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Is this an older manual focus lens? If so, it lacks the electronics to communicate with the camera. You have to set the camera to Manual exposure mode (turn the mode dial to "M"). Set the shutter speed on the camera body as usual and set the aperture by turning the aperture ring on the lens. You'll have to set the exposure without any help from the camera's light meter.
The camera is supposed to be released in December, but realistically it may be delayed as is commonly the case with new products. If you HAVE to have it by the end of December then I would strongly suggest having a backup plan with another camera in case the release is delayed.
As for your lens question: if you are limited to $800 on the lens, then why are you even considering the AF101? Lenses are more important than the camera itself (within reason). You might consider getting a GH2 and a complete lens set instead of the AF101. However, you should be able to get a couple good lenses for that price range.
You didn't specify what type of shooting you need to do so it is hard to advise you on the lens, but I will assume you have standard shooting requirements. Firstly, I would recommend an m4/3 to Nikon adapter and get all Nikon lenses. This will give you the most selection and the best price and excellent glass quality. The first lens I would get would be a Nikon Nikkor 50mm f/1.2 AI-S, which can be had for under $500. That will give you a 100mm (in 35mm terms) field of view. It is an excellent lens and f/1.2 will give you very shallow depth of field. I would then spend the remaining money on the Panasonic 20mm f/1.7 lens which will give you a good normal view (equivalent to a 40mm lens in 35mm terms).
Alternately, you can obtain a good used 50mm f/1.4 Nikkor for under $200. It is also an excellent lens and still gives a very shallow DOF. You could then spend the other $300 on another lens, like a wider lens or a 105mm f/2.5 Nikkor for longer shots. I use my f/1.4 Nikkor 50mm on my m4/3 GH1 90% of the time, but your shooting style will determine what you need. You DO NOT want a zoom lens though, as that will not give you near the quality. Be sure also to only consider manual focus only lenses (other than the Panasonic 20mm). The focus on those is MUCH MUCH better for video work. The manual focus Nikkors include the non-AI, AI, and AI-S lens lines.
The EM can use just about any of the old manual-focus Nikon AI and AI-S lenses. It will not use any of the newer AF-type lenses. There are a few exceptions that require mirror lockup, but I doubt you'll see any of them offered for less than $10,000. Any of the old lenses from 15mm to 2000mm will work fine on the EM. The price, obviously, will depend on the particular lens. In the past year I've bought some of them for as little as $20.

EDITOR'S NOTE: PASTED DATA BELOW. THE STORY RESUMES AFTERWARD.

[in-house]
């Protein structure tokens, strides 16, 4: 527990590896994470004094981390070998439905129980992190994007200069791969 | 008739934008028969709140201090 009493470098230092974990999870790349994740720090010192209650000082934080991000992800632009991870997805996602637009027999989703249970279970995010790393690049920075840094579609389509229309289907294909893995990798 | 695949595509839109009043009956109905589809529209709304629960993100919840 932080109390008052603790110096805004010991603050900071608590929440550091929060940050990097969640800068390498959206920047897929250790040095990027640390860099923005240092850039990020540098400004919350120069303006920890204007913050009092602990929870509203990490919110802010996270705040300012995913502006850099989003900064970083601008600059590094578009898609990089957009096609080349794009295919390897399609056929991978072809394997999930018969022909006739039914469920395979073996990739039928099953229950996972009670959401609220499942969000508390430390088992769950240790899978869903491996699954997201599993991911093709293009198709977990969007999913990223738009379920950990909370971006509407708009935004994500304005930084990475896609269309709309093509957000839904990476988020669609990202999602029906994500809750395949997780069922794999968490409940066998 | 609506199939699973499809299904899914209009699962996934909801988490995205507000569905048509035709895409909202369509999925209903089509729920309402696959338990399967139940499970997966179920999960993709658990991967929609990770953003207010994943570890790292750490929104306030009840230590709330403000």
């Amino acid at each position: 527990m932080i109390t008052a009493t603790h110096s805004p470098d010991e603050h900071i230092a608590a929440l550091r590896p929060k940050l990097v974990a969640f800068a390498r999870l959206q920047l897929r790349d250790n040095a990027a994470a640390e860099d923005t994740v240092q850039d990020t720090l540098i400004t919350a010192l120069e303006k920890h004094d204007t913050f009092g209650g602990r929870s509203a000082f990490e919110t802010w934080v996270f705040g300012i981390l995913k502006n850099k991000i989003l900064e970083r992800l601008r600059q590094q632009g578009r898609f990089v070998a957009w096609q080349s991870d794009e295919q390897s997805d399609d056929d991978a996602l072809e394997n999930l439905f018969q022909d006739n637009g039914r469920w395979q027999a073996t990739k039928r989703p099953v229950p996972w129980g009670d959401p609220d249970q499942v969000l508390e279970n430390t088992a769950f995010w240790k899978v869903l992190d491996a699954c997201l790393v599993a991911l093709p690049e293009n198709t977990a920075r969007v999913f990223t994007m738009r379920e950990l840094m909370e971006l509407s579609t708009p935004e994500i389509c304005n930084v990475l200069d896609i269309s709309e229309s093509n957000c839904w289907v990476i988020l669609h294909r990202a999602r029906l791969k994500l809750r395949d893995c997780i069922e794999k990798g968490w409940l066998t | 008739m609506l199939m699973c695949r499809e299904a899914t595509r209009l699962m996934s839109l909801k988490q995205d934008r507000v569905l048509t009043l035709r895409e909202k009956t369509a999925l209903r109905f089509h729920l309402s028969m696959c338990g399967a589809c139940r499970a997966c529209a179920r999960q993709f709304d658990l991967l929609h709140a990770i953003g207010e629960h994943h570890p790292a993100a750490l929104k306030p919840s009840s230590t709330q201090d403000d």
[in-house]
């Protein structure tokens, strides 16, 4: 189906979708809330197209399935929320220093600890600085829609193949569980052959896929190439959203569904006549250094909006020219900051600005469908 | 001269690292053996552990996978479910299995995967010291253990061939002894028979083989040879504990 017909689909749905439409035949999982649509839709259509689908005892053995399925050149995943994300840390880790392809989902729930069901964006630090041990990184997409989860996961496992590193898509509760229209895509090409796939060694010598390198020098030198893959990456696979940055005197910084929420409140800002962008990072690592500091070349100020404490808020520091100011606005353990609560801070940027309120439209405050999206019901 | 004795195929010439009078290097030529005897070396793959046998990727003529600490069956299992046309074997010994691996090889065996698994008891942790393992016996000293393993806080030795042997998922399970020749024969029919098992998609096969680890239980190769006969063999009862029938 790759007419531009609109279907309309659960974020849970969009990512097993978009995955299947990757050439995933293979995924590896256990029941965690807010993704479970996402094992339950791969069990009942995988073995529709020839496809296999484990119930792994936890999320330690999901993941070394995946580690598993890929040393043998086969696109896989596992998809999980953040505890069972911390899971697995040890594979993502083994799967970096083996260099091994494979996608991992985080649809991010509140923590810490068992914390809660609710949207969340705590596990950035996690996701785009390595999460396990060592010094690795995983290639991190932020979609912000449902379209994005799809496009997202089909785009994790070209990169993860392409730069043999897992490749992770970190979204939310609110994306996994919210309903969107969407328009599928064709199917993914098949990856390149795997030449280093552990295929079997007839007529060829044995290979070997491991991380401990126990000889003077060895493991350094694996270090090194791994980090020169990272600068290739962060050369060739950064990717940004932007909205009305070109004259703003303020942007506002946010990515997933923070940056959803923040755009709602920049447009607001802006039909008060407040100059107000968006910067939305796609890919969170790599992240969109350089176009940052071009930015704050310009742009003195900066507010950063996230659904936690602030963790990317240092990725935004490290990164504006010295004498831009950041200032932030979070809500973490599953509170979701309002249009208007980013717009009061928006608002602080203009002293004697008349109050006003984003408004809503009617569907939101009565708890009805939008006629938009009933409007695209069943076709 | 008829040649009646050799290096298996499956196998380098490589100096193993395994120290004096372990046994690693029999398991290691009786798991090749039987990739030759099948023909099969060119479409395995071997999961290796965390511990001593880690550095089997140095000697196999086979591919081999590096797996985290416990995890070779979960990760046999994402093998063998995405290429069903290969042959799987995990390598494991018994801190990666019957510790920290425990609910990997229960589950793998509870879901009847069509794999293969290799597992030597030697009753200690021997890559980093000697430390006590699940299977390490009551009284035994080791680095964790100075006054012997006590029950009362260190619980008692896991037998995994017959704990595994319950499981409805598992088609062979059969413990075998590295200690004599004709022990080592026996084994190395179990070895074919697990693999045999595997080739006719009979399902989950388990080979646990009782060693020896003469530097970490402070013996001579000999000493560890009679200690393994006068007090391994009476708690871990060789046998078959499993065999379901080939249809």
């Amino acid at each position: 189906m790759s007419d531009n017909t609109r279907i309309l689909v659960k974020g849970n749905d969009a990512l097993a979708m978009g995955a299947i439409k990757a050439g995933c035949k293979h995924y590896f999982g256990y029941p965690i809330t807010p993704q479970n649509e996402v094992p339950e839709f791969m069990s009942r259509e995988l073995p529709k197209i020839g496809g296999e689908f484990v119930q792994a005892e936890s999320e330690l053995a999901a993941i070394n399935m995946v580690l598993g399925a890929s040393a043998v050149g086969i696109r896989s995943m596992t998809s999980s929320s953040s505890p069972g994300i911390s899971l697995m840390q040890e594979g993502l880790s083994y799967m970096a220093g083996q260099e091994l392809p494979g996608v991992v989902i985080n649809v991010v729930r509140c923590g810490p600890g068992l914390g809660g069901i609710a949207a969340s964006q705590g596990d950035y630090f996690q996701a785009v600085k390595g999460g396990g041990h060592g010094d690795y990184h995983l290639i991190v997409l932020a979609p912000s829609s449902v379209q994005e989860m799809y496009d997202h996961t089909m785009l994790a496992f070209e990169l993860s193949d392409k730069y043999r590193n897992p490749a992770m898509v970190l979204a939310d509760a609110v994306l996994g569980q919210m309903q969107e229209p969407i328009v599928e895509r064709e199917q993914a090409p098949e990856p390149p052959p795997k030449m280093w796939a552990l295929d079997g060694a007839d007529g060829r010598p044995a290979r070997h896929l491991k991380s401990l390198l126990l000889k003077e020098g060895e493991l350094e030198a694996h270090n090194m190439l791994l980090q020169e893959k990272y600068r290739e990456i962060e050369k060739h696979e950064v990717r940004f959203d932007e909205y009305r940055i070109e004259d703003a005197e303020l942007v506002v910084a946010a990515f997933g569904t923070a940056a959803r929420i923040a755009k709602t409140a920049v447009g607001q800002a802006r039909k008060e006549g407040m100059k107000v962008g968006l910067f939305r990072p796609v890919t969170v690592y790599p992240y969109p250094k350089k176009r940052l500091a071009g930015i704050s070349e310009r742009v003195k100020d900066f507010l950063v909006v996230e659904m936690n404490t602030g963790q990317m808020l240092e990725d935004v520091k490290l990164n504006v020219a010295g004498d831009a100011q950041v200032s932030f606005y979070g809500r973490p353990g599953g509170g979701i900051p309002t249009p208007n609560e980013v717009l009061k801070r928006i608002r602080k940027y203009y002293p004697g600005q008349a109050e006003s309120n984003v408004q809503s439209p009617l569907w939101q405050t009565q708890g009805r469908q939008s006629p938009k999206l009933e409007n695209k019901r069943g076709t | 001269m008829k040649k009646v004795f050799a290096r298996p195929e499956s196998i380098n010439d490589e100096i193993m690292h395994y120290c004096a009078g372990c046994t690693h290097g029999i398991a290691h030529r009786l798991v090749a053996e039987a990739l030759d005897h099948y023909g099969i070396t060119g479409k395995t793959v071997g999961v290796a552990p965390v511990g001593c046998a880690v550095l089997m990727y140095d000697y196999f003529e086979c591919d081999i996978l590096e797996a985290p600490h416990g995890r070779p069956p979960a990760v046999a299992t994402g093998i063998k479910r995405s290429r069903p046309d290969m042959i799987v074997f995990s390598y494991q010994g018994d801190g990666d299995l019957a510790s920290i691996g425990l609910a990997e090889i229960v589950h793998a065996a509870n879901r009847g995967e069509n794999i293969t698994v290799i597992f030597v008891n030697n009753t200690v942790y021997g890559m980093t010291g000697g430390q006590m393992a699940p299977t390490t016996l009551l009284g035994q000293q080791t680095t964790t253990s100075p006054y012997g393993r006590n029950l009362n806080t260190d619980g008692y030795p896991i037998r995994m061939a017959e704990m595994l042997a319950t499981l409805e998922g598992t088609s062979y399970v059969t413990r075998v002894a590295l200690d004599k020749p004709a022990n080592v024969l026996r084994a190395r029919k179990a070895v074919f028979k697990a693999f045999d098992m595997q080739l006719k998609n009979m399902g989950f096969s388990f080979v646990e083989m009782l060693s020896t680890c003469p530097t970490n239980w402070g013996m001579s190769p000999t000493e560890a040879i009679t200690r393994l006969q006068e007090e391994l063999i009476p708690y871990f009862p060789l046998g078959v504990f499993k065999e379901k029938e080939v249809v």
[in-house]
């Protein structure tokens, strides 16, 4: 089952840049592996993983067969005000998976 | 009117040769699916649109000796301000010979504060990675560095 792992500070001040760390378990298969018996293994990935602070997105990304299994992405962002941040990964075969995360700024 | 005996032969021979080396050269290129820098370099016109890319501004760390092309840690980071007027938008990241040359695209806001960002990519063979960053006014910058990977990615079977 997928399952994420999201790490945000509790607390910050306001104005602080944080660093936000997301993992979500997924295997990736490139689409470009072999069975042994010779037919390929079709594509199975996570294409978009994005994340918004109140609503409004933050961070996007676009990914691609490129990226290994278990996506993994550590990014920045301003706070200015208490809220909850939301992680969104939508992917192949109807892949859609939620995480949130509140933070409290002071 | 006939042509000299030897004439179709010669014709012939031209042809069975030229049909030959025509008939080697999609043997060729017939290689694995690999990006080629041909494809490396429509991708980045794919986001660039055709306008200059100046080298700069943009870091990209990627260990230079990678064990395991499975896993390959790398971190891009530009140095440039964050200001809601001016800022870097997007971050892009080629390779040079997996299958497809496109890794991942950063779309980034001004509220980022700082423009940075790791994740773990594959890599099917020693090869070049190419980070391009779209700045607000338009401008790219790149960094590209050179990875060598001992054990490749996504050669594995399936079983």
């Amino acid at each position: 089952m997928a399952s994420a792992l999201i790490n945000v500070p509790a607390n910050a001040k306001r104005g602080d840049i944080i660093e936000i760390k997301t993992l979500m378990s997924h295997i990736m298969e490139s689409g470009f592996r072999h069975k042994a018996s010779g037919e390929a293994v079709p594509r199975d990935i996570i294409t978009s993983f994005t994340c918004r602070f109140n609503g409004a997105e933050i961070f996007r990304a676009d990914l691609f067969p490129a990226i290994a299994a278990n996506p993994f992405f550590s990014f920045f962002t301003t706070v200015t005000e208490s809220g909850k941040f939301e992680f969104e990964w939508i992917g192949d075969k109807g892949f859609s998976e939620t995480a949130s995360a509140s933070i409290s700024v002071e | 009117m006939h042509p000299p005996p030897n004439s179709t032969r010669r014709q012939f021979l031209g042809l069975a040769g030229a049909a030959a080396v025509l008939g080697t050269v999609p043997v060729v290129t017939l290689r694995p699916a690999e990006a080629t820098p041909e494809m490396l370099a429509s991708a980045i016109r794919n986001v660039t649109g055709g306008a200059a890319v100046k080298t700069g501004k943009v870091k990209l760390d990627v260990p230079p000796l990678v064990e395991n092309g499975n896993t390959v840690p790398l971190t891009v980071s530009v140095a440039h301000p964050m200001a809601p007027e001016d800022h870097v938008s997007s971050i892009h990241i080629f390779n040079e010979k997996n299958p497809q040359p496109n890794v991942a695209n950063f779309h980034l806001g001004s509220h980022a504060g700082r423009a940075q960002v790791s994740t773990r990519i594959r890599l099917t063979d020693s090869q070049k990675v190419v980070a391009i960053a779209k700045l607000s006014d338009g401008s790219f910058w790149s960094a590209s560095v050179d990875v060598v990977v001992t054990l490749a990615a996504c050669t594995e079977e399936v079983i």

I found this in my D80 manual regarding non-cpu lenses and their limitations:
The non-CPU lenses listed below may be used, but only when the camera is in mode M. Selecting another mode disables the shutter release. Aperture must be adjusted manually via the lens aperture ring and the camera autofocus system, metering, electronic analog exposure display,
** and TTL flash control can not be used. **
Except where otherwise noted, the electronic range fi nder can be used with lenses that have a maximum aperture of f/5.6 or faster. • AI-modifi ed, AI-, AI-S, or Series E Nikkor • Medical Nikkor 120 mm f/4 (can only be used at shutter speeds slower than 1/180 s) • Refl ex Nikkor (electronic range fi nder can not be used) • PC Nikkor (electronic range fi nder can not be used when shifting or tilting lens) • AI-type teleconverter * • PB-6 Bellows focusing attachment (attach in vertical orientation; can be used in horizontal orientation once attached) * • Auto extension rings (PK 11A, 12, 13; PN-11) * * Electronic range fi nder can be used if maximum effective aperture is f/5.6 or faster.
There is a great deal of info in the manual about the use of other compatible Nikon devices. If you have lost your manual, you can view / download it here:
22801413- 22 means the lens was made by Kiron. 8 is the year- 1978. 01 may mean week 1, according to Vivitar serialization scheme. Week 1 is the first week of that year. But I have two 24-48mm Series 1 lenses, and one is a 227000xx and the other is a 22800xxx, so I'm thinking that on the 24-48mm, the only info is manufacturer (the 22) and year (the digit following the 22), and that the rest are sequential serial numbers for that year's run. So yours is the 1413th 24-48mm lens made by Kiron for Vivitar in 1978. Mine are in Nikon mounts- the 227 is non-AI, while the 228 is AI. I recently took them apart to clean the aperture blades, and the internals from the blades back are completely different designs. Both are built like tanks inside, however.
Hey kgconstruct, The lens description that your posting is categorized under is a 75-300 f/4-506 DL lens for Nikon AI. If this is correct then no this lens won't work on a Canon camera. I am assuming this isn't correct and the lens you have is for a Canon camera, and if this is true this lens should work on the XTI. If you’re thinking of buying this lens I would go to a local camera store that carries this Sigma lens and try it out first to make sure you like it. I hope this helps! Sincerely, Allan Go Ahead. Use Us.